Does making small swaps really make a big difference?
No one wants to miss out on their traditional Christmas feast. So what do you do if you want to watch your weight or avoid overindulging on high fat/ sugar/ sodium foods? This day is only once a year and some indulging will likely be inevitable (we need to be realistic here), keeping that in mind, I have calculated some swaps that together can really add up over the course of the day in terms of the energy/fat/sugar/sodium you can save!
Small changes can make a BIG difference but will also mean that you do not need to miss out….
…… however, it is important to keep Christmas to one day of the year and not let it trail on for days after.
The figures in this article were based on nutrient information sourced from Calorie King  and were accurate at the time of publishing.
Swap: Heavily oiled baked vegetables for dry roasted/ lightly oiled vegetables
Many people don’t consider themselves to be using a significant amount of oil but if we were to measure it out and work out the energy content, it is normally enough to make a considerable impact on our intake! Therefore it can be an easy place to cut back on some kilojoules without missing out on the food.
The values below are based on one serve of baked potato (1/2 medium potato), 150g of baked pumpkin and one serve of baked carrot (1/2 cup).
Swap: Salted nuts for plain nuts
It’s easy to consume excessive amounts of salt so why not make a small cut to your intake by opting for unsalted nuts on the snack plate.
Swap: Jatz biscuits with full fat cheese for rice crackers with fat reduced cheese
Cheese and biscuits are a common snack leading up to the Christmas lunch and dinner. Many people graze between the meals and unfortunately do not realise how much they’ve actually consumed! Cheese will always be high in fat and energy so making the swap to a fat reduced cheese can really save you some kilojoules. Even making a swap from Jatz to rice crackers can save you 505kJ! Figures below are based on 10 biscuits with 40g of cheese.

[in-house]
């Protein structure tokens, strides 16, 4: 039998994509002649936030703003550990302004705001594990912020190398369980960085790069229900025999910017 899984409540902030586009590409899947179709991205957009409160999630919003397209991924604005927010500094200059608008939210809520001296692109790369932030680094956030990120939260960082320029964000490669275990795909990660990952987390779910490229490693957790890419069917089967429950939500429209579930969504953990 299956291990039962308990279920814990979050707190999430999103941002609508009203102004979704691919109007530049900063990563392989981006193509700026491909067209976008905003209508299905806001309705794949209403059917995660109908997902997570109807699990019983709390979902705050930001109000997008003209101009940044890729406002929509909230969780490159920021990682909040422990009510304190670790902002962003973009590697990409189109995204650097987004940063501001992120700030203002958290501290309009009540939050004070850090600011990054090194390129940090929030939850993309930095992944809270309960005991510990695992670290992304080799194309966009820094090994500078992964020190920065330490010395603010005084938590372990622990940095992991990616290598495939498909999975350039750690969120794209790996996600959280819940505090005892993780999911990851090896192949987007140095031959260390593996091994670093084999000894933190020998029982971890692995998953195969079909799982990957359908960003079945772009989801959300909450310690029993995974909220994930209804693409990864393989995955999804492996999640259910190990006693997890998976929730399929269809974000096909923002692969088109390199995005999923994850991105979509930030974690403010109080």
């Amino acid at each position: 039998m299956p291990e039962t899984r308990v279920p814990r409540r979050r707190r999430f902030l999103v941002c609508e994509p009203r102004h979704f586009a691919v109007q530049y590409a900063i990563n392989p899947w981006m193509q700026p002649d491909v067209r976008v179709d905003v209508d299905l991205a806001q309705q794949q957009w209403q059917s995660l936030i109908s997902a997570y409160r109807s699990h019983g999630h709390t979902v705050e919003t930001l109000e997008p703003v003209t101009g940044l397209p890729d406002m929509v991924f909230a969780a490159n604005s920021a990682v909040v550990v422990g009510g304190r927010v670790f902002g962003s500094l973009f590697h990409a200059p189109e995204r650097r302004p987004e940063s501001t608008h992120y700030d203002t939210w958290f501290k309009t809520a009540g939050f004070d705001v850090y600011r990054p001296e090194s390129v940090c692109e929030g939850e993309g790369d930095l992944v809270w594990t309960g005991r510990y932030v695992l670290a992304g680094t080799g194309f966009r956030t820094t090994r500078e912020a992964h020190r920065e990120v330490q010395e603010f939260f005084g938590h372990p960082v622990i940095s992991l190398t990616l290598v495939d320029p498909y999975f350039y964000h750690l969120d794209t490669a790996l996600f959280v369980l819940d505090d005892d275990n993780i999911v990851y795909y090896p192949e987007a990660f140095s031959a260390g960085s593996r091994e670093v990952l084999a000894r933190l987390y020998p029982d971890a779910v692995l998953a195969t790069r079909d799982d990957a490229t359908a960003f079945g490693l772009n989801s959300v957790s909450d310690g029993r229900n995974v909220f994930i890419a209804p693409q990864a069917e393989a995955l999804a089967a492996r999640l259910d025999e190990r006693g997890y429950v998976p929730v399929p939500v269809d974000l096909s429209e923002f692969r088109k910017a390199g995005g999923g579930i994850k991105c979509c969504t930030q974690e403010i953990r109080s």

Swap: Baked chicken with skin for skinless baked chicken
This swap is always a good way to reduce your fat consumption.
Swap: Go without the pork crackling!
This may be tough for some people BUT it is not without its rewards. Even a very small 30g serve of crackling is laden with fat, sodium and kilojoules. If you only choose one thing to cut out this Christmas and you want a lot of bang for your buck – look no further than the crackling.
Swap: Traditional gravy for low fat gravy
Making gravy using pan juices really bumps up the kilojoules and fat! When there are so many delicious foods to be eating, you don’t want to waste your energy intake on gravy, right? Try to make gravy using a powdered mix e.g. Gravox Traditional – this will cut the kilojoules and fat. The below is based on ½ a cup of gravy.
*Remember though, it is best to go without the gravy all together and flavour food with herbs and spices instead. Packaged gravy is low in energy but high in sodium and other additives. This point is of special importance for individuals with high blood pressure or those needing to watch their sodium intake. Natural alternatives are always preferred.
Swap: Prawn cocktail for plain prawns with lemon juice
Swap the cocktail sauce for lemon juice and you can afford to eat many more prawns! Prawns by themselves are very lean. The below figures are based on 100g of prawn cocktail and 100g of fresh prawns with lemon juice.
Swap: Full fat custard for light custard
Many people have their Christmas cake or pudding with custard – instead of having a full fat version, swap to the reduced fat variety which also saves on sugar. The below values are based on 125g of custard (1/2 a cup).
Swap: Fruit cake with full fat custard for fruit salad with light custard (or better yet, yoghurt)
The values below are based on 100g of fruit salad with ½ a cup of light custard and 100g fruit cake with ½ a cup of full fat custard. Fruit can alternatively be served with yoghurt, a small scoop of ice cream or by itself.
- Try and keep portion control in mind
- Serve your meals on a smaller plate to avoid over-filling
- Don’t be influenced by others serving sizes or pressure to eat more
- Take what you consider to be an appropriate serving and don’t go back for seconds
- Try to stick with wholefoods and avoid packaged/ pre-made options
- Don’t graze all throughout the day in addition to having big meals
- Avoid the heavily processed meats e.g. salami, cabanossi, ham
- Enjoy the company more than the food!
- Borushek, A. Calorie king Australia [internet]. [cites 2014 Nov 26].
Contact us for results focused nutritional advice
This article was written by our dietitian Belinda Elwin who is a Dietitians Association of Australia member and Accredited Practising Dietitian and Nutritionist. If you have questions about healthy eating, make an appointment. We‘ll provide you with a simple and effective routine targeted to your concerns. Contact us today.